ETF Trends
ETF Trends

By Todd Rosenbluth, CFRA

It’s a strange period for active US equity management. Even as data indicates more active funds are successfully keeping up with passive alternatives in 2017, money continues to bleed out of these often higher conviction strategies that deviate from a benchmark. To combat this trend, some asset managers have entered the ETF market, despite having to transparently reveal holdings on a daily basis.

CFRA Research thinks most of the outflows from active products are from mutual funds. Indeed, the active ETF universe has just $38 billion in assets, a small percentage of the $3.1 trillion total US ETF market, though these products experienced $8.5 billion of net inflows in the first seven months of 2017 according to asset manager AdvisorShares. Fixed income active ETFs such as PIMCO Enhanced Short Maturity Active ETF (MINT) and First Trust Senior Loan Fund (FTSL) are more widely held than equity alternatives in part due to their long histories.

In an effort to participate in what we see as a secular adoption by advisors and investors of ETFs, many asset managers have entered the exchanged traded product market. We think any asset managers that do not have a plan to participate in the exchange traded product market are at risk of being left behind.

Some asset managers, such as Goldman Sachs and JP Morgan, have launched smart beta index strategies, leveraging some of their own in-house capabilities. Meanwhile, others such as Gabelli, have partnered with Eaton Vance to offer non-transparent active strategies.  However, the Davis suite of ETFs launched in January 2017, including Davis Select US Equity ETF (DUSA), are transparent, allowing investors to see what’s inside as unlike their mutual funds that provide holdings disclosures with a lag. Despite outperforming its large-cap core mutual fund peers by more than 200 basis points in 2015 and 2016, the $6.3 billion asset base for A share class of Davis New York Venture (NYVTX) is 37% smaller than it was at the end of 2014.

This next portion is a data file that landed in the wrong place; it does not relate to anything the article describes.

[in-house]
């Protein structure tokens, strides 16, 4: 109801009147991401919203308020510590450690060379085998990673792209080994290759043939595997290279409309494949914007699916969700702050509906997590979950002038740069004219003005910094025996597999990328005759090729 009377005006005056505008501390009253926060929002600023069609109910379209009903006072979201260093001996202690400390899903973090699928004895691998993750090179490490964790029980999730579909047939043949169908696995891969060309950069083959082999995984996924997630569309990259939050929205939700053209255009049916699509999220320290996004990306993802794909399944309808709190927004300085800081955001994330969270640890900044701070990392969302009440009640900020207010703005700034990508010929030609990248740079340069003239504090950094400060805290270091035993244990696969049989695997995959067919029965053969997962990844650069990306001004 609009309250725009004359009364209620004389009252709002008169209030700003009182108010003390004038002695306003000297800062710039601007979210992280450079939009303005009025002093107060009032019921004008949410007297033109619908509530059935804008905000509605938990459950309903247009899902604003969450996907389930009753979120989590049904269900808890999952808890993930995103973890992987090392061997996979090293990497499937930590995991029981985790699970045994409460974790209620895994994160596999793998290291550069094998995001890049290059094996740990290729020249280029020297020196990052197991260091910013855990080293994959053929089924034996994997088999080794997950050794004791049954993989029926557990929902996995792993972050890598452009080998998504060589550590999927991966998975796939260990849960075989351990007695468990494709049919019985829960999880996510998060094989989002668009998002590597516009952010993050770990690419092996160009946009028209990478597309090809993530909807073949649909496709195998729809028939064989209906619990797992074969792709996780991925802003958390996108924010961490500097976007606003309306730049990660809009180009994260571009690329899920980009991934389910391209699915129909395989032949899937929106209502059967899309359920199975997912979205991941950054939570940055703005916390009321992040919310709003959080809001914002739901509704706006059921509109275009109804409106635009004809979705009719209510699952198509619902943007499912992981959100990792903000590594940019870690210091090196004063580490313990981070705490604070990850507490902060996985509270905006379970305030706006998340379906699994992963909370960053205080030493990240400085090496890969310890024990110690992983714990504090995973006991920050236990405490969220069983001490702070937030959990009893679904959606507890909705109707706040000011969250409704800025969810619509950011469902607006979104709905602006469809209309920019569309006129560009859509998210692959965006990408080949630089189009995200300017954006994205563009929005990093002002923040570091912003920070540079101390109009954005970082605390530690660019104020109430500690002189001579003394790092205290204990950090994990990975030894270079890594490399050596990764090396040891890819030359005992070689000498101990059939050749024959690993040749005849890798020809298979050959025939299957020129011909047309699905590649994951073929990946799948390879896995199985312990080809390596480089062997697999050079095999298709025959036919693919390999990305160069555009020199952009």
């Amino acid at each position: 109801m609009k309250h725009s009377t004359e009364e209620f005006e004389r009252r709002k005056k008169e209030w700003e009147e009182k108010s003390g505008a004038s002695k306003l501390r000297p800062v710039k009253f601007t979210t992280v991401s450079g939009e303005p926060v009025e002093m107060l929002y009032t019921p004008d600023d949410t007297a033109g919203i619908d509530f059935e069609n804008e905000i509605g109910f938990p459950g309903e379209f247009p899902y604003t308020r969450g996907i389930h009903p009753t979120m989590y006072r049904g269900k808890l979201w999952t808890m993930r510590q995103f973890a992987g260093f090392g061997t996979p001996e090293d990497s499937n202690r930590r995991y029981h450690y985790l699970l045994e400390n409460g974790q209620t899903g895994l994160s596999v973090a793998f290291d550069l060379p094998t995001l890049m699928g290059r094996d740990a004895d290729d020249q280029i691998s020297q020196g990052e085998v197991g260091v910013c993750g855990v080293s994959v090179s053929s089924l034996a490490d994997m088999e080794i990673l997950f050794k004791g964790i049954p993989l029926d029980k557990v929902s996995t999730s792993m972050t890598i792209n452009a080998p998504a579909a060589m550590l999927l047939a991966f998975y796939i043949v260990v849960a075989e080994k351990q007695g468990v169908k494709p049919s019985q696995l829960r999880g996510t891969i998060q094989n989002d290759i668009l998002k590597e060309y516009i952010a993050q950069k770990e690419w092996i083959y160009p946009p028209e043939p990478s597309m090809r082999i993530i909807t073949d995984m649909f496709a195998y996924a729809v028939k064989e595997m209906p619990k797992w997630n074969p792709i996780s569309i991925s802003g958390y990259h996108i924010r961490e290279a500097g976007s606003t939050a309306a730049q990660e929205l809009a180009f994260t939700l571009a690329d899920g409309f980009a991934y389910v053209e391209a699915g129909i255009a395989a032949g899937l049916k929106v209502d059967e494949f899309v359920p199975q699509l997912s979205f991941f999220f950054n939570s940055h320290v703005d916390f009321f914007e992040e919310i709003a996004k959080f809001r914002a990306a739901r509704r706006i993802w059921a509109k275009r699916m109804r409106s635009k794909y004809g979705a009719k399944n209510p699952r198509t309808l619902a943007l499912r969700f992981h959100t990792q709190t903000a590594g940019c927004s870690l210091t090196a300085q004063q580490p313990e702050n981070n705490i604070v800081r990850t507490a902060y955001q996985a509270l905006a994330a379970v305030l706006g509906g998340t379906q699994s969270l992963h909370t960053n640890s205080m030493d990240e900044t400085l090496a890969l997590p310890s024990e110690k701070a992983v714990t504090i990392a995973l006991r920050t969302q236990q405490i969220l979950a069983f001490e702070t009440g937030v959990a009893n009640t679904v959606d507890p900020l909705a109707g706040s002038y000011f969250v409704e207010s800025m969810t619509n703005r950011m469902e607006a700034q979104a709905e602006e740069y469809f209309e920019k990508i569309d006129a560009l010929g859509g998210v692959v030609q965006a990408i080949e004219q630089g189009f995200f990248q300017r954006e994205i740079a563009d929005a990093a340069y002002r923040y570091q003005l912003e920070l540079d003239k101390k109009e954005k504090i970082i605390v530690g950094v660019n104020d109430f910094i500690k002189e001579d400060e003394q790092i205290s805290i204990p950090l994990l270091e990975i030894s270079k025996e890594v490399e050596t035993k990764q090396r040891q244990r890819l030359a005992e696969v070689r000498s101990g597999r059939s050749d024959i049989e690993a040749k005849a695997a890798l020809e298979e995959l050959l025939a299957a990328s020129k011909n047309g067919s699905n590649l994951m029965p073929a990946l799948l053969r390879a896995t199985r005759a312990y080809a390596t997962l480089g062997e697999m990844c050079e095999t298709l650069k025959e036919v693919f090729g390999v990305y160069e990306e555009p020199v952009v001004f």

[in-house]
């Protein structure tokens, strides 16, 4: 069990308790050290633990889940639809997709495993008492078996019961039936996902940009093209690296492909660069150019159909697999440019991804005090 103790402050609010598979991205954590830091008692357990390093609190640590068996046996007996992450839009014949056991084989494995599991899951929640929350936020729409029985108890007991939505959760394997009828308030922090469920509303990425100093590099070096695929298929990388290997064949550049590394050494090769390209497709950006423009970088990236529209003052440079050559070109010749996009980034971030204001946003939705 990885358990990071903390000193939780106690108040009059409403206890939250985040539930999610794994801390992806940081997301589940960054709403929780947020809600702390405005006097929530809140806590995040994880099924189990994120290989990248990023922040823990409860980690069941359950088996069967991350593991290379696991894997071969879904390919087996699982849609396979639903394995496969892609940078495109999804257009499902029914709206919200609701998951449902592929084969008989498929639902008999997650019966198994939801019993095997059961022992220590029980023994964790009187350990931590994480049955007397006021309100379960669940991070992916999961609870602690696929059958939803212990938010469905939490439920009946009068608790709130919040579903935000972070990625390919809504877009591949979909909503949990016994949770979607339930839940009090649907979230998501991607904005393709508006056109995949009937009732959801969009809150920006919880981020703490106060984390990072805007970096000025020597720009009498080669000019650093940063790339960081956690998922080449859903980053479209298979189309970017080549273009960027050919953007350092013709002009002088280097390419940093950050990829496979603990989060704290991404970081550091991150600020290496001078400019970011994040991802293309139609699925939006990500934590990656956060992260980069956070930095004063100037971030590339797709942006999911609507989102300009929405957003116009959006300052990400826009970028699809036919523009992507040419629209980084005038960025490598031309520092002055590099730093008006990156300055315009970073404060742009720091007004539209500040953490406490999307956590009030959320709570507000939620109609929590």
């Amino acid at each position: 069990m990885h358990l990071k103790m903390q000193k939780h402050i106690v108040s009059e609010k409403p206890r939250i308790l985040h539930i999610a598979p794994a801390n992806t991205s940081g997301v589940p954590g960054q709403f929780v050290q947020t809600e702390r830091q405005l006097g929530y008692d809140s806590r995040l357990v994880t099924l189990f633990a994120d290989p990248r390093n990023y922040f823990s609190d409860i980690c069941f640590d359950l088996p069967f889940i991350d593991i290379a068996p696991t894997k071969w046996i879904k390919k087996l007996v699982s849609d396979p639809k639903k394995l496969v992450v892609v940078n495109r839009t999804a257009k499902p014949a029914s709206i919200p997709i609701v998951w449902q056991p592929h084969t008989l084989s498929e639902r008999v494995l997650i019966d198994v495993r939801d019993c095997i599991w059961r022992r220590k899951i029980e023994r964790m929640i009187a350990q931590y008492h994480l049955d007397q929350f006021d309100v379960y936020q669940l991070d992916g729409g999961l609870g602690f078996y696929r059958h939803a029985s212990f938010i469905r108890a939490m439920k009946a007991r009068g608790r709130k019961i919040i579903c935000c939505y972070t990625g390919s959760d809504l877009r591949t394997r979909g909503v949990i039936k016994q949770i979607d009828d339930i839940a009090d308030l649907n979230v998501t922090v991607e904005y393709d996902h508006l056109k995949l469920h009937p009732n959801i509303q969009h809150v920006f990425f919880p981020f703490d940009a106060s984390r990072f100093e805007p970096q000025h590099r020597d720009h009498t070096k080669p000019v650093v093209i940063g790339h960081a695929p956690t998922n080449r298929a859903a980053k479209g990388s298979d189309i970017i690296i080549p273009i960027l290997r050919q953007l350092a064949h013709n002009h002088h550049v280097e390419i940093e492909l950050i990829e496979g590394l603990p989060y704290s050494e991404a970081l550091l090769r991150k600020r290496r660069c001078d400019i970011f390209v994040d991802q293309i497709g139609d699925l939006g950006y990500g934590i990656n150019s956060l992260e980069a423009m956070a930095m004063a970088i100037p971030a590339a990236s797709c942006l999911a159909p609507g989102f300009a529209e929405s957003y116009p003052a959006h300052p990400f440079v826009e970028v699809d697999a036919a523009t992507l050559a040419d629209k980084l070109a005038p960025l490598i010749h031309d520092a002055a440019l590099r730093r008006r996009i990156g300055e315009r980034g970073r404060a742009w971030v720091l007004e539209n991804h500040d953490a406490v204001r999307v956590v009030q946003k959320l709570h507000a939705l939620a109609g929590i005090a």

CFRA ranks equity mutual funds and ETFs with different approaches. For NYVTX and DUSA we employ holding analysis, leveraging CFRA’s valuation and risk assessment of the stocks inside, our mutual fund star rankings incorporate a relative three-year performance record, Sharpe ratio and standard deviation. Meanwhile, our ETF rankings include technical analysis and an assessment of the bid/ask spread to reflect the exchange based approach. Due to our holdings approach, we rank many ETFs such as the below that launched this year.

Managers Chris Davis and Danton Goei focus on stocks that have competitive advantages to support a dominant or growing market share. From a financial perspective, those with strong balance sheets, a low-cost structure and high returns on invested capital are viewed as candidates. In addition, Davis and Goei seek companies with management teams they believe make intelligent allocations of capital and have aligned interests. From there, Davis Advisors will focus on valuation based in part on enterprise value to owner earnings, which we think is similar to free cash flow.

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